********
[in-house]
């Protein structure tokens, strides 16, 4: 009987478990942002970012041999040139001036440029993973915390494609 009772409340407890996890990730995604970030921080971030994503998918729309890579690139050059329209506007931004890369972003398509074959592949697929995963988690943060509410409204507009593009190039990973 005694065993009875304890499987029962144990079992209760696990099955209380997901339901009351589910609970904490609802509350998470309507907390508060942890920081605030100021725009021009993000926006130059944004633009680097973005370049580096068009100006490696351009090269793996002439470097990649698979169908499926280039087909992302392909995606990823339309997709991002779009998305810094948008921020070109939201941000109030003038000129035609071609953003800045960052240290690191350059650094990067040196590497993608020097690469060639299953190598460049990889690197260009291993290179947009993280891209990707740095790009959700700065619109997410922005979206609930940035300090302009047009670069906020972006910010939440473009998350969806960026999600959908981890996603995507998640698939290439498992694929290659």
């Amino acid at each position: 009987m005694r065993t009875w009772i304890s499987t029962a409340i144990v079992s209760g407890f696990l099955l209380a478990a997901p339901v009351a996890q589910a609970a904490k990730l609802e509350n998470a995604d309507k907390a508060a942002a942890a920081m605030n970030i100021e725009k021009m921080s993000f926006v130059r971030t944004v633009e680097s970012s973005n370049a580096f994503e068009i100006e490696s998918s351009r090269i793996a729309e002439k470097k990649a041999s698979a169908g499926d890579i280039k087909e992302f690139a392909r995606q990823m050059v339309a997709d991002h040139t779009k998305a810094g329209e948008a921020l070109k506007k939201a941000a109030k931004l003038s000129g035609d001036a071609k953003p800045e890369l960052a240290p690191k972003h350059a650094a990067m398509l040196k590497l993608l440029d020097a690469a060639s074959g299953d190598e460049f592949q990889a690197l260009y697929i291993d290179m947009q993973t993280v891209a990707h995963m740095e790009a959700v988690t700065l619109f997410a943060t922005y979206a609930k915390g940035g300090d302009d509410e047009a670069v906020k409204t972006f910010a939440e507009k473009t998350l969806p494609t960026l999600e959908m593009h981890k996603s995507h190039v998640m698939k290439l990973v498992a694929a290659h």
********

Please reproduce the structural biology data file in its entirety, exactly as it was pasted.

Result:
[in-house]
């Protein structure tokens, strides 16, 4: 009987478990942002970012041999040139001036440029993973915390494609 009772409340407890996890990730995604970030921080971030994503998918729309890579690139050059329209506007931004890369972003398509074959592949697929995963988690943060509410409204507009593009190039990973 005694065993009875304890499987029962144990079992209760696990099955209380997901339901009351589910609970904490609802509350998470309507907390508060942890920081605030100021725009021009993000926006130059944004633009680097973005370049580096068009100006490696351009090269793996002439470097990649698979169908499926280039087909992302392909995606990823339309997709991002779009998305810094948008921020070109939201941000109030003038000129035609071609953003800045960052240290690191350059650094990067040196590497993608020097690469060639299953190598460049990889690197260009291993290179947009993280891209990707740095790009959700700065619109997410922005979206609930940035300090302009047009670069906020972006910010939440473009998350969806960026999600959908981890996603995507998640698939290439498992694929290659």
């Amino acid at each position: 009987m005694r065993t009875w009772i304890s499987t029962a409340i144990v079992s209760g407890f696990l099955l209380a478990a997901p339901v009351a996890q589910a609970a904490k990730l609802e509350n998470a995604d309507k907390a508060a942002a942890a920081m605030n970030i100021e725009k021009m921080s993000f926006v130059r971030t944004v633009e680097s970012s973005n370049a580096f994503e068009i100006e490696s998918s351009r090269i793996a729309e002439k470097k990649a041999s698979a169908g499926d890579i280039k087909e992302f690139a392909r995606q990823m050059v339309a997709d991002h040139t779009k998305a810094g329209e948008a921020l070109k506007k939201a941000a109030k931004l003038s000129g035609d001036a071609k953003p800045e890369l960052a240290p690191k972003h350059a650094a990067m398509l040196k590497l993608l440029d020097a690469a060639s074959g299953d190598e460049f592949q990889a690197l260009y697929i291993d290179m947009q993973t993280v891209a990707h995963m740095e790009a959700v988690t700065l619109f997410a943060t922005y979206a609930k915390g940035g300090d302009d509410e047009a670069v906020k409204t972006f910010a939440e507009k473009t998350l969806p494609t960026l999600e959908m593009h981890k996603s995507h190039v998640m698939k290439l990973v498992a694929a290659h």